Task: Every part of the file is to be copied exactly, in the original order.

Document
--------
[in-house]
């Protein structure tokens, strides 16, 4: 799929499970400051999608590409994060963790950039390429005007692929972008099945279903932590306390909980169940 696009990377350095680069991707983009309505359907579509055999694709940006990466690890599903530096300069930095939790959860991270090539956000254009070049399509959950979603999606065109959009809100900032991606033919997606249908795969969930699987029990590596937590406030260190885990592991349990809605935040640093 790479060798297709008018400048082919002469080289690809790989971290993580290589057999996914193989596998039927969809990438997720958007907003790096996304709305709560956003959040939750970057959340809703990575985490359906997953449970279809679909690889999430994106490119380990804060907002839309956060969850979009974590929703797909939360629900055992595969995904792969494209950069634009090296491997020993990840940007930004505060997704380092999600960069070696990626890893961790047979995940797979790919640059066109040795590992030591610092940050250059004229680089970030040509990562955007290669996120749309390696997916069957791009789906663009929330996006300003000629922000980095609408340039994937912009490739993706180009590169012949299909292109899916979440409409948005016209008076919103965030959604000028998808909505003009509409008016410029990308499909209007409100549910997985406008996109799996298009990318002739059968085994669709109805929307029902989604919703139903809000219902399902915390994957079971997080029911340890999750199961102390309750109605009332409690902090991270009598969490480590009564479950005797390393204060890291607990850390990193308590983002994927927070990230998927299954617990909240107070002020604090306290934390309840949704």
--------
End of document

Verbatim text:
[in-house]
């Protein structure tokens, strides 16, 4: 799929499970400051999608590409994060963790950039390429005007692929972008099945279903932590306390909980169940 696009990377350095680069991707983009309505359907579509055999694709940006990466690890599903530096300069930095939790959860991270090539956000254009070049399509959950979603999606065109959009809100900032991606033919997606249908795969969930699987029990590596937590406030260190885990592991349990809605935040640093 790479060798297709008018400048082919002469080289690809790989971290993580290589057999996914193989596998039927969809990438997720958007907003790096996304709305709560956003959040939750970057959340809703990575985490359906997953449970279809679909690889999430994106490119380990804060907002839309956060969850979009974590929703797909939360629900055992595969995904792969494209950069634009090296491997020993990840940007930004505060997704380092999600960069070696990626890893961790047979995940797979790919640059066109040795590992030591610092940050250059004229680089970030040509990562955007290669996120749309390696997916069957791009789906663009929330996006300003000629922000980095609408340039994937912009490739993706180009590169012949299909292109899916979440409409948005016209008076919103965030959604000028998808909505003009509409008016410029990308499909209007409100549910997985406008996109799996298009990318002739059968085994669709109805929307029902989604919703139903809000219902399902915390994957079971997080029911340890999750199961102390309750109605009332409690902090991270009598969490480590009564479950005797390393204060890291607990850390990193308590983002994927927070990230998927299954617990909240107070002020604090306290934390309840949704």